As I’ve written before, I have been tracking every penny coming into my life (from sources outside of my regular paychecks) for the past 4 years. When I originally published that post, someone reached out to me to see if I would write a follow-up covering all the miscellaneous income sources that I tracked in 2018. Today I’m finally sitting down to cover that request.
$13,955.02. That’s the total cash I earned outside of my day job(s) in 2018. The bulk came from driving Uber in the first half of the year, followed by cash rides from customers who contacted me directly for rides to/from the airport, plus per diem and meal reimbursement for work-related travel, then bank sign-up bonuses and Tradelines rounding out the top five.
Top source of extra income – Uber
I have written plenty about how driving Uber is not worth your time, and I am confident this paragraph will show why. Out of my 356 completed trips on the Uber platform last year, I pulled in a total of $3,557.68. Not quite $10 per trip, before my costs of operation and compensation for my time spent on the road. I also received $20 in credits for signing up new riders.
Income source #2 – Work travel reimbursements
Perhaps my favorite category, these reimbursements for work-related travel arrive in my bank account tax-free! They are not considered income, because I am being reimbursed for legitimate travel expenses while performing my job. This included trips to St. Petersburg FL, Tallahassee (x2), Atlanta, Orlando, Tampa, Phoenix AZ, San Diego CA, and Daytona Beach FL. The grand total was $2,866.12 back to my bottom line.
#3 – Cash rides
The best part about these cash rides was that I already knew the customer, in most cases, and I knew they would be higher-paying fares. I charged as much as $110 for a late-night trip from the airport to a Very Wealthy neighborhood south of Naples, FL. Overall, on 33 direct-paid fares, I earned $2,003.49 after fees from Square for those who paid with a credit card. That’s over 6x the average of my Uber trips calculated above!
Misc. Income source #4 – Bank Sign-up Bonuses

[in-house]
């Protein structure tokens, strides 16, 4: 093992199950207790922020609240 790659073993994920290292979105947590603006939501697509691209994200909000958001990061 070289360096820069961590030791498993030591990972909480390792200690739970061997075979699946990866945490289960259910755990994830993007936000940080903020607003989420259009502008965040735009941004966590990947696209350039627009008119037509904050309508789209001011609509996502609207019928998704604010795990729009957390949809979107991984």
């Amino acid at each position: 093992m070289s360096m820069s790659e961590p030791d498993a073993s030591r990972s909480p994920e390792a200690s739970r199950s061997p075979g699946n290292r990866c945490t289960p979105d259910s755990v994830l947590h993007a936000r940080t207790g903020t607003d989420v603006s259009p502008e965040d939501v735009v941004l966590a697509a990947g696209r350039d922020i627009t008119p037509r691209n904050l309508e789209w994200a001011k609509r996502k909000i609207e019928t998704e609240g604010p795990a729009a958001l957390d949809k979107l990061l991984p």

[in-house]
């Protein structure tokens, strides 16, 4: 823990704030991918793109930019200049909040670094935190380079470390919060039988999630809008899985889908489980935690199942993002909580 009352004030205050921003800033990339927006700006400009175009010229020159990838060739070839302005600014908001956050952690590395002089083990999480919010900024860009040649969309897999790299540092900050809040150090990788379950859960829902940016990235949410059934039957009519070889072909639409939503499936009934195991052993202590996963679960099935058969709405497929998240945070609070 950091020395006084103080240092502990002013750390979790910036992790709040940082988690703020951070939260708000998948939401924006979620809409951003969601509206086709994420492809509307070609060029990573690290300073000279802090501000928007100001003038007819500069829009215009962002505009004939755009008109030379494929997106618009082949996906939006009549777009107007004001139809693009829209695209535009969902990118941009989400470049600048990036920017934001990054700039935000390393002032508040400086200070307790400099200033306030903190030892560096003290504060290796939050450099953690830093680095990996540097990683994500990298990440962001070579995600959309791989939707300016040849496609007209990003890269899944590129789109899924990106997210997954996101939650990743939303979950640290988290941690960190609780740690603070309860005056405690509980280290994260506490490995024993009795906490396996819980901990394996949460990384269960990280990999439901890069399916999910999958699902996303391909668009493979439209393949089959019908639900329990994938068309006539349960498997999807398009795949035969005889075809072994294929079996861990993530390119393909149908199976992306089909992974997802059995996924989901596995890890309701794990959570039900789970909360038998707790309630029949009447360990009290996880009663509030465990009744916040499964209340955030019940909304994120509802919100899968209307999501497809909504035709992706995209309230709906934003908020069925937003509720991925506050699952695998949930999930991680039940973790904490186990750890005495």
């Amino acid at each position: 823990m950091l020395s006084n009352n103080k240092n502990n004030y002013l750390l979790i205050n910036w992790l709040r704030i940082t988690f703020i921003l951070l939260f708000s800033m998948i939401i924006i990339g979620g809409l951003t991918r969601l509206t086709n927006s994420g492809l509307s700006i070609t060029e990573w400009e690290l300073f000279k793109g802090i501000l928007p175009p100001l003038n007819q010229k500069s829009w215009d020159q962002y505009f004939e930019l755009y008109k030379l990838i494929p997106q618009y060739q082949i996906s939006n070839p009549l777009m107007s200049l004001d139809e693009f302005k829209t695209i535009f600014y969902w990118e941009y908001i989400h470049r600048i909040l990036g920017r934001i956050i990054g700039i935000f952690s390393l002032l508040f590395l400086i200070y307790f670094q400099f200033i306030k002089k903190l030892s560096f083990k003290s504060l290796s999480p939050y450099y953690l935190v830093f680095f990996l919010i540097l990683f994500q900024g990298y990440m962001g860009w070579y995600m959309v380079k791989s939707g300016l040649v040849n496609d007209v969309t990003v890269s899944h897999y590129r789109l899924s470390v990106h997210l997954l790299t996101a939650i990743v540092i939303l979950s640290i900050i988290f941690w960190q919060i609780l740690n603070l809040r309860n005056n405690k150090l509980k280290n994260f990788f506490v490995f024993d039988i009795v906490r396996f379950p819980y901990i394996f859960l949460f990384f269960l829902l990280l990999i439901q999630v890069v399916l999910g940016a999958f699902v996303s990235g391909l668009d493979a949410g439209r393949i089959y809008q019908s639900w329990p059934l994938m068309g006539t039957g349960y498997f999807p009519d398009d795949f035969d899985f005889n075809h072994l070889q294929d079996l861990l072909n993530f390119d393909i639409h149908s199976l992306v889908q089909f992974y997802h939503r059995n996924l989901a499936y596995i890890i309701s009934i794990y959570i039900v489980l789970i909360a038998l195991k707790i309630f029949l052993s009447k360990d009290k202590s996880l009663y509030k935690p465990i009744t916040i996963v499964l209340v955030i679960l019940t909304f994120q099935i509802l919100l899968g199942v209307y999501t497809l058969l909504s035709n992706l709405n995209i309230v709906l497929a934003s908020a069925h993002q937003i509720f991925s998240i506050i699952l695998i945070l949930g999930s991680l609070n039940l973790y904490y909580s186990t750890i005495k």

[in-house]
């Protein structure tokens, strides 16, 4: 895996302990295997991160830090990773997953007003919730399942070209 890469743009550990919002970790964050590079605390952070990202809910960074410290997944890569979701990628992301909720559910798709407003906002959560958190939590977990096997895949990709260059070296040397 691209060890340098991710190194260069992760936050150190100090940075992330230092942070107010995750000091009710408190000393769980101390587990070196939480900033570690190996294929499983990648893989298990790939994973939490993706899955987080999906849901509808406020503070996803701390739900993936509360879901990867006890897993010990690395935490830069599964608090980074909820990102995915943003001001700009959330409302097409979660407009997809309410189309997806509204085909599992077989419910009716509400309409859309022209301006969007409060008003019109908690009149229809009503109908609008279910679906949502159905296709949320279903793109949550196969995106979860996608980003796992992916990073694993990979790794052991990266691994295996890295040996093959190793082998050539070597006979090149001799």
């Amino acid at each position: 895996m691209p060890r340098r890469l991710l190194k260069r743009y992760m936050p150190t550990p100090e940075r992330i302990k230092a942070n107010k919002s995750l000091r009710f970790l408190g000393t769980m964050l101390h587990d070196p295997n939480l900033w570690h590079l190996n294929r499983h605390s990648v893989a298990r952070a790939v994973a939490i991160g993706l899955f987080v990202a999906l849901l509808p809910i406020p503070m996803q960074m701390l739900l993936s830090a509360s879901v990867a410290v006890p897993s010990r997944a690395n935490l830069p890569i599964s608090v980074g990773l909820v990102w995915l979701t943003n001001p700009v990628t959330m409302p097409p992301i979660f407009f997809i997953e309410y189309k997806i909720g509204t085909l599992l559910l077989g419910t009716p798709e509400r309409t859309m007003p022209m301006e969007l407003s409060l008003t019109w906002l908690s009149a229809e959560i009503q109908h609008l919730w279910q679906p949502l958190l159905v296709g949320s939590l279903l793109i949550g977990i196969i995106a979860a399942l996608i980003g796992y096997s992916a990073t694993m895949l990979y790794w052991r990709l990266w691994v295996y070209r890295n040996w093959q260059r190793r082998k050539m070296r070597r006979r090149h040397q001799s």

2019 was my high-water mark for signing up for these lucrative bank bonuses. The total of $1,450 came from 7 bank accounts. The top two were a local bank Hancock-Whitney for $300 and a Chase Business Checking bonus of $300. Another local bank, Florida Community Bank paid me $250 but had the most hoops to jump through, and nation brands Fifth-Third Bank and Fidelity both paid $200. The final $200 came in 100 increments from Charles Schwab – one for their High-Yield Checking Account with no ATM fees and no foreign transaction fees, and the second 100 for signing up for their Investor card with American Express. Not a bad card (1.5% earning deposited into your Schwab brokerage account monthly), but the bonus was puny compared to most credit cards out there.
#5 – Tradelines
I’ve written about Tradelines before, and I’ve stopped and started participating in the process a couple times. But it’s the easiest money on this list, at $925 in 2018 for barely an hour of work. The process involves adding an authorized user, using the credit card at least 1x per month, paying the bill in full, and then removing the authorized user after a couple months. It’s very simple and can be a good source of semi-passive income, but the main risk is that your credit cards will be shut down, like Discover did to me in April 2018.
Birthday and Christmas money – since my birthday is the day after Christmas, it is hard for me to keep these two separated: $470
Bank account interest – rates were certainly lower in 2018 than they are currently, but I only earned $122.36 in interest last year.
Lending Club withdrawals – These are a combination of interest payments and the original principal on the loans – $1,471.82. I actually LOST money overall on Lending Club in 2018.
Two class-action settlements – $87.21.
Insurance premium refunds or overpayments (because I try to earn travel points for paying the bill before my Escrow pays the bill) – $617.95
Dosh & InboxDollars – $58.84.
SaverLife.org – $25. Getting paid for making savings a weekly habit is pretty sweet.